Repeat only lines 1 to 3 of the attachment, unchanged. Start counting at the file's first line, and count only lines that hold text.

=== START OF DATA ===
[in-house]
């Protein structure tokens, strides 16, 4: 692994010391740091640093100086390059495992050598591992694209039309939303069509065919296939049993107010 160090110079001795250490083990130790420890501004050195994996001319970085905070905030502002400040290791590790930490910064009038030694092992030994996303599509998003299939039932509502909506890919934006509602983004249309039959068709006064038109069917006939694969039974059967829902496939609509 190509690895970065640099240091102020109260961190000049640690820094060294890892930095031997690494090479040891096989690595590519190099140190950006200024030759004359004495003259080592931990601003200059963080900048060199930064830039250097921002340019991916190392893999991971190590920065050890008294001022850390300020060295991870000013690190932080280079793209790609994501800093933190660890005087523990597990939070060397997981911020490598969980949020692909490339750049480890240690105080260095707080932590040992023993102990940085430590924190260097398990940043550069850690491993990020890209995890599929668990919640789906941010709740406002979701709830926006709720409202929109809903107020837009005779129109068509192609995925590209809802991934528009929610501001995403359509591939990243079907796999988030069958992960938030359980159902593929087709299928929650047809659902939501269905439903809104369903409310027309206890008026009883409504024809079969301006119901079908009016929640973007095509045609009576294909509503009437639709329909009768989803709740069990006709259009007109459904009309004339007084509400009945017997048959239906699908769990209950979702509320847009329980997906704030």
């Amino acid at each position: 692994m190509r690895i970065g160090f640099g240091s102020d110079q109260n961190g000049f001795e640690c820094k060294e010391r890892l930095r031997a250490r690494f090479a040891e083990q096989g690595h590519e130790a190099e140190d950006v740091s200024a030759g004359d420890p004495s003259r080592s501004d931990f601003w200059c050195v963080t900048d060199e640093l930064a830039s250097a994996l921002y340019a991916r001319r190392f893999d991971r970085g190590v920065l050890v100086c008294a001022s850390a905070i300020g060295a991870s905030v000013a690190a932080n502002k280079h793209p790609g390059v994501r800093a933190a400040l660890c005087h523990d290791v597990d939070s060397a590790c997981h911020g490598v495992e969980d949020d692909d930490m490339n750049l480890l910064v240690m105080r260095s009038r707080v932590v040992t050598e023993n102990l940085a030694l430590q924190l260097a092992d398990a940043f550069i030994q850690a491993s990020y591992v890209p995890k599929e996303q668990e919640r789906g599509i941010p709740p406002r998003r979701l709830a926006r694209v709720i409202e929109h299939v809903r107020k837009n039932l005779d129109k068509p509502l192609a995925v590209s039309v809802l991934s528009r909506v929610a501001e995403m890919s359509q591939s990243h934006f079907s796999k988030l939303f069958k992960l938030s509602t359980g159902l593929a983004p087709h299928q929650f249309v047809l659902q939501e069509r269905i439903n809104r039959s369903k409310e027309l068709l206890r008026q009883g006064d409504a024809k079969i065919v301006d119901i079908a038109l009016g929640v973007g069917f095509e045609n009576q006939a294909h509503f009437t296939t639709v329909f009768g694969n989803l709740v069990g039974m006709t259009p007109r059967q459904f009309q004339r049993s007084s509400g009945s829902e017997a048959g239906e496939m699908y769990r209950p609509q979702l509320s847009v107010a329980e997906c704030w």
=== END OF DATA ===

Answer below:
[in-house]
């Protein structure tokens, strides 16, 4: 692994010391740091640093100086390059495992050598591992694209039309939303069509065919296939049993107010 160090110079001795250490083990130790420890501004050195994996001319970085905070905030502002400040290791590790930490910064009038030694092992030994996303599509998003299939039932509502909506890919934006509602983004249309039959068709006064038109069917006939694969039974059967829902496939609509 190509690895970065640099240091102020109260961190000049640690820094060294890892930095031997690494090479040891096989690595590519190099140190950006200024030759004359004495003259080592931990601003200059963080900048060199930064830039250097921002340019991916190392893999991971190590920065050890008294001022850390300020060295991870000013690190932080280079793209790609994501800093933190660890005087523990597990939070060397997981911020490598969980949020692909490339750049480890240690105080260095707080932590040992023993102990940085430590924190260097398990940043550069850690491993990020890209995890599929668990919640789906941010709740406002979701709830926006709720409202929109809903107020837009005779129109068509192609995925590209809802991934528009929610501001995403359509591939990243079907796999988030069958992960938030359980159902593929087709299928929650047809659902939501269905439903809104369903409310027309206890008026009883409504024809079969301006119901079908009016929640973007095509045609009576294909509503009437639709329909009768989803709740069990006709259009007109459904009309004339007084509400009945017997048959239906699908769990209950979702509320847009329980997906704030």
């Amino acid at each position: 692994m190509r690895i970065g160090f640099g240091s102020d110079q109260n961190g000049f001795e640690c820094k060294e010391r890892l930095r031997a250490r690494f090479a040891e083990q096989g690595h590519e130790a190099e140190d950006v740091s200024a030759g004359d420890p004495s003259r080592s501004d931990f601003w200059c050195v963080t900048d060199e640093l930064a830039s250097a994996l921002y340019a991916r001319r190392f893999d991971r970085g190590v920065l050890v100086c008294a001022s850390a905070i300020g060295a991870s905030v000013a690190a932080n502002k280079h793209p790609g390059v994501r800093a933190a400040l660890c005087h523990d290791v597990d939070s060397a590790c997981h911020g490598v495992e969980d949020d692909d930490m490339n750049l480890l910064v240690m105080r260095s009038r707080v932590v040992t050598e023993n102990l940085a030694l430590q924190l260097a092992d398990a940043f550069i030994q850690a491993s990020y591992v890209p995890k599929e996303q668990e919640r789906g599509i941010p709740p406002r998003r979701l709830a926006r694209v709720i409202e929109h299939v809903r107020k837009n039932l005779d129109k068509p509502l192609a995925v590209s039309v809802l991934s528009r909506v929610a501001e995403m890919s359509q591939s990243h934006f079907s796999k988030l939303f069958k992960l938030s509602t359980g159902l593929a983004p087709h299928q929650f249309v047809l659902q939501e069509r269905i439903n809104r039959s369903k409310e027309l068709l206890r008026q009883g006064d409504a024809k079969i065919v301006d119901i079908a038109l009016g929640v973007g069917f095509e045609n009576q006939a294909h509503f009437t296939t639709v329909f009768g694969n989803l709740v069990g039974m006709t259009p007109r059967q459904f009309q004339r049993s007084s509400g009945s829902e017997a048959g239906e496939m699908y769990r209950p609509q979702l509320s847009v107010a329980e997906c704030w």